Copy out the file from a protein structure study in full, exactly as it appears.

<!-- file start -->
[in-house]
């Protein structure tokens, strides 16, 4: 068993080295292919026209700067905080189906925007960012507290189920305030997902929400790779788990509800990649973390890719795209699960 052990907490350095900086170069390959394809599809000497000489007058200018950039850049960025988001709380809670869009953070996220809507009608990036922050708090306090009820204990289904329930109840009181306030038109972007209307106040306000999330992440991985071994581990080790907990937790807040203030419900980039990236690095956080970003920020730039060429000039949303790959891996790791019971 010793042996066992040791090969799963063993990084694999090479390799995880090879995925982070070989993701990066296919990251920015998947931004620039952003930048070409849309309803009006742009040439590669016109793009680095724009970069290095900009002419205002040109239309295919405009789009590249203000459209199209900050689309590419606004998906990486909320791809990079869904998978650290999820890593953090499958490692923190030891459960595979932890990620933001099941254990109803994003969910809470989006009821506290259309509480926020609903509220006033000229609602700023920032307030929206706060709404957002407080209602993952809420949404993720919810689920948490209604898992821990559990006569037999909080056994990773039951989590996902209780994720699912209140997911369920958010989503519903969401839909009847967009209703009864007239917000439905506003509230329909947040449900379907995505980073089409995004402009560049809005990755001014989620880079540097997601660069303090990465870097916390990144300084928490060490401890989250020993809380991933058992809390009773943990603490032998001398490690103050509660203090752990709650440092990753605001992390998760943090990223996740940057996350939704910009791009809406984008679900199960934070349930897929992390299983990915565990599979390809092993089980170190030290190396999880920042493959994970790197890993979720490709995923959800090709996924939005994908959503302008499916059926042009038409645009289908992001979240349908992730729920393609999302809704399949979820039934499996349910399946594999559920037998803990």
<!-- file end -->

[in-house]
């Protein structure tokens, strides 16, 4: 068993080295292919026209700067905080189906925007960012507290189920305030997902929400790779788990509800990649973390890719795209699960 052990907490350095900086170069390959394809599809000497000489007058200018950039850049960025988001709380809670869009953070996220809507009608990036922050708090306090009820204990289904329930109840009181306030038109972007209307106040306000999330992440991985071994581990080790907990937790807040203030419900980039990236690095956080970003920020730039060429000039949303790959891996790791019971 010793042996066992040791090969799963063993990084694999090479390799995880090879995925982070070989993701990066296919990251920015998947931004620039952003930048070409849309309803009006742009040439590669016109793009680095724009970069290095900009002419205002040109239309295919405009789009590249203000459209199209900050689309590419606004998906990486909320791809990079869904998978650290999820890593953090499958490692923190030891459960595979932890990620933001099941254990109803994003969910809470989006009821506290259309509480926020609903509220006033000229609602700023920032307030929206706060709404957002407080209602993952809420949404993720919810689920948490209604898992821990559990006569037999909080056994990773039951989590996902209780994720699912209140997911369920958010989503519903969401839909009847967009209703009864007239917000439905506003509230329909947040449900379907995505980073089409995004402009560049809005990755001014989620880079540097997601660069303090990465870097916390990144300084928490060490401890989250020993809380991933058992809390009773943990603490032998001398490690103050509660203090752990709650440092990753605001992390998760943090990223996740940057996350939704910009791009809406984008679900199960934070349930897929992390299983990915565990599979390809092993089980170190030290190396999880920042493959994970790197890993979720490709995923959800090709996924939005994908959503302008499916059926042009038409645009289908992001979240349908992730729920393609999302809704399949979820039934499996349910399946594999559920037998803990």